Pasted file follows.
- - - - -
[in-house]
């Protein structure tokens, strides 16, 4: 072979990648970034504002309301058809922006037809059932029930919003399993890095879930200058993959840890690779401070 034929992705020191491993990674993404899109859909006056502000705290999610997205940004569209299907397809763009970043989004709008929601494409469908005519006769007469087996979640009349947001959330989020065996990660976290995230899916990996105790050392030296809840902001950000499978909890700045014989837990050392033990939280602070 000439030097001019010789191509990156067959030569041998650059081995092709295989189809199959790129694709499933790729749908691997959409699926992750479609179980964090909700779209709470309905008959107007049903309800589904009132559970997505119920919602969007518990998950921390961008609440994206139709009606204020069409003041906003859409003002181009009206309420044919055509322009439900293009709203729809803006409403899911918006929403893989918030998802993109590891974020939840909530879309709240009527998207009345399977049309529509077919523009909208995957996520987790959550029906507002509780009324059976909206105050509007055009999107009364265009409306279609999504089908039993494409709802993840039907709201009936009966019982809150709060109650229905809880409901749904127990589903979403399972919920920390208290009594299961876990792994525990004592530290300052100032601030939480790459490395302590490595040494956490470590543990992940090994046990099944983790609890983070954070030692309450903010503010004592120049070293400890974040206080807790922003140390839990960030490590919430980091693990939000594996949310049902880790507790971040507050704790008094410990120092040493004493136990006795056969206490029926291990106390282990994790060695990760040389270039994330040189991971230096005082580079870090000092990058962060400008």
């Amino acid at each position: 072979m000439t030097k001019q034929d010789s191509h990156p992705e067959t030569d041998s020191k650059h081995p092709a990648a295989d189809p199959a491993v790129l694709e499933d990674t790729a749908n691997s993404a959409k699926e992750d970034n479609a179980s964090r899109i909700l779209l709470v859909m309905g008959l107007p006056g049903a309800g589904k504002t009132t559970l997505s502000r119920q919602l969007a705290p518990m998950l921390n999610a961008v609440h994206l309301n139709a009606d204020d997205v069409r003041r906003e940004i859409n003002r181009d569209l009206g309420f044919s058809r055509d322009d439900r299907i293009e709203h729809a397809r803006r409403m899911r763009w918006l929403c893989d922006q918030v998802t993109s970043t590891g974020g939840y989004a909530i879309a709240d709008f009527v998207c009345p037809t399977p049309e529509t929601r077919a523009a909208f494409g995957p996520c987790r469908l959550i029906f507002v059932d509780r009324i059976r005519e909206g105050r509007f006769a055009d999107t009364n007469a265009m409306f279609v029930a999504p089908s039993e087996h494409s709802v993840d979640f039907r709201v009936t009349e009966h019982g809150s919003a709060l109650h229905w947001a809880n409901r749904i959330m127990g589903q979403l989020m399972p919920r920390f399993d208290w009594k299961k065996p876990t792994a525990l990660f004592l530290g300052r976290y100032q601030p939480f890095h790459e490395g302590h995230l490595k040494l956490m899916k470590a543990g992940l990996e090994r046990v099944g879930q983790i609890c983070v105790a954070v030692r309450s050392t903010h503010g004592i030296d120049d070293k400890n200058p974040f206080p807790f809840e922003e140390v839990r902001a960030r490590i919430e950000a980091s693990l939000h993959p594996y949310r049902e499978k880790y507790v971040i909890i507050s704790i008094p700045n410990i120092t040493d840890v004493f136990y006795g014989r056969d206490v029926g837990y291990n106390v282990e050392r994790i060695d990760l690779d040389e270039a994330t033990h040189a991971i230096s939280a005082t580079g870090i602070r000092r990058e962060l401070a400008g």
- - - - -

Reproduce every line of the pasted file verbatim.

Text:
[in-house]
């Protein structure tokens, strides 16, 4: 072979990648970034504002309301058809922006037809059932029930919003399993890095879930200058993959840890690779401070 034929992705020191491993990674993404899109859909006056502000705290999610997205940004569209299907397809763009970043989004709008929601494409469908005519006769007469087996979640009349947001959330989020065996990660976290995230899916990996105790050392030296809840902001950000499978909890700045014989837990050392033990939280602070 000439030097001019010789191509990156067959030569041998650059081995092709295989189809199959790129694709499933790729749908691997959409699926992750479609179980964090909700779209709470309905008959107007049903309800589904009132559970997505119920919602969007518990998950921390961008609440994206139709009606204020069409003041906003859409003002181009009206309420044919055509322009439900293009709203729809803006409403899911918006929403893989918030998802993109590891974020939840909530879309709240009527998207009345399977049309529509077919523009909208995957996520987790959550029906507002509780009324059976909206105050509007055009999107009364265009409306279609999504089908039993494409709802993840039907709201009936009966019982809150709060109650229905809880409901749904127990589903979403399972919920920390208290009594299961876990792994525990004592530290300052100032601030939480790459490395302590490595040494956490470590543990992940090994046990099944983790609890983070954070030692309450903010503010004592120049070293400890974040206080807790922003140390839990960030490590919430980091693990939000594996949310049902880790507790971040507050704790008094410990120092040493004493136990006795056969206490029926291990106390282990994790060695990760040389270039994330040189991971230096005082580079870090000092990058962060400008």
């Amino acid at each position: 072979m000439t030097k001019q034929d010789s191509h990156p992705e067959t030569d041998s020191k650059h081995p092709a990648a295989d189809p199959a491993v790129l694709e499933d990674t790729a749908n691997s993404a959409k699926e992750d970034n479609a179980s964090r899109i909700l779209l709470v859909m309905g008959l107007p006056g049903a309800g589904k504002t009132t559970l997505s502000r119920q919602l969007a705290p518990m998950l921390n999610a961008v609440h994206l309301n139709a009606d204020d997205v069409r003041r906003e940004i859409n003002r181009d569209l009206g309420f044919s058809r055509d322009d439900r299907i293009e709203h729809a397809r803006r409403m899911r763009w918006l929403c893989d922006q918030v998802t993109s970043t590891g974020g939840y989004a909530i879309a709240d709008f009527v998207c009345p037809t399977p049309e529509t929601r077919a523009a909208f494409g995957p996520c987790r469908l959550i029906f507002v059932d509780r009324i059976r005519e909206g105050r509007f006769a055009d999107t009364n007469a265009m409306f279609v029930a999504p089908s039993e087996h494409s709802v993840d979640f039907r709201v009936t009349e009966h019982g809150s919003a709060l109650h229905w947001a809880n409901r749904i959330m127990g589903q979403l989020m399972p919920r920390f399993d208290w009594k299961k065996p876990t792994a525990l990660f004592l530290g300052r976290y100032q601030p939480f890095h790459e490395g302590h995230l490595k040494l956490m899916k470590a543990g992940l990996e090994r046990v099944g879930q983790i609890c983070v105790a954070v030692r309450s050392t903010h503010g004592i030296d120049d070293k400890n200058p974040f206080p807790f809840e922003e140390v839990r902001a960030r490590i919430e950000a980091s693990l939000h993959p594996y949310r049902e499978k880790y507790v971040i909890i507050s704790i008094p700045n410990i120092t040493d840890v004493f136990y006795g014989r056969d206490v029926g837990y291990n106390v282990e050392r994790i060695d990760l690779d040389e270039a994330t033990h040189a991971i230096s939280a005082t580079g870090i602070r000092r990058e962060l401070a400008g």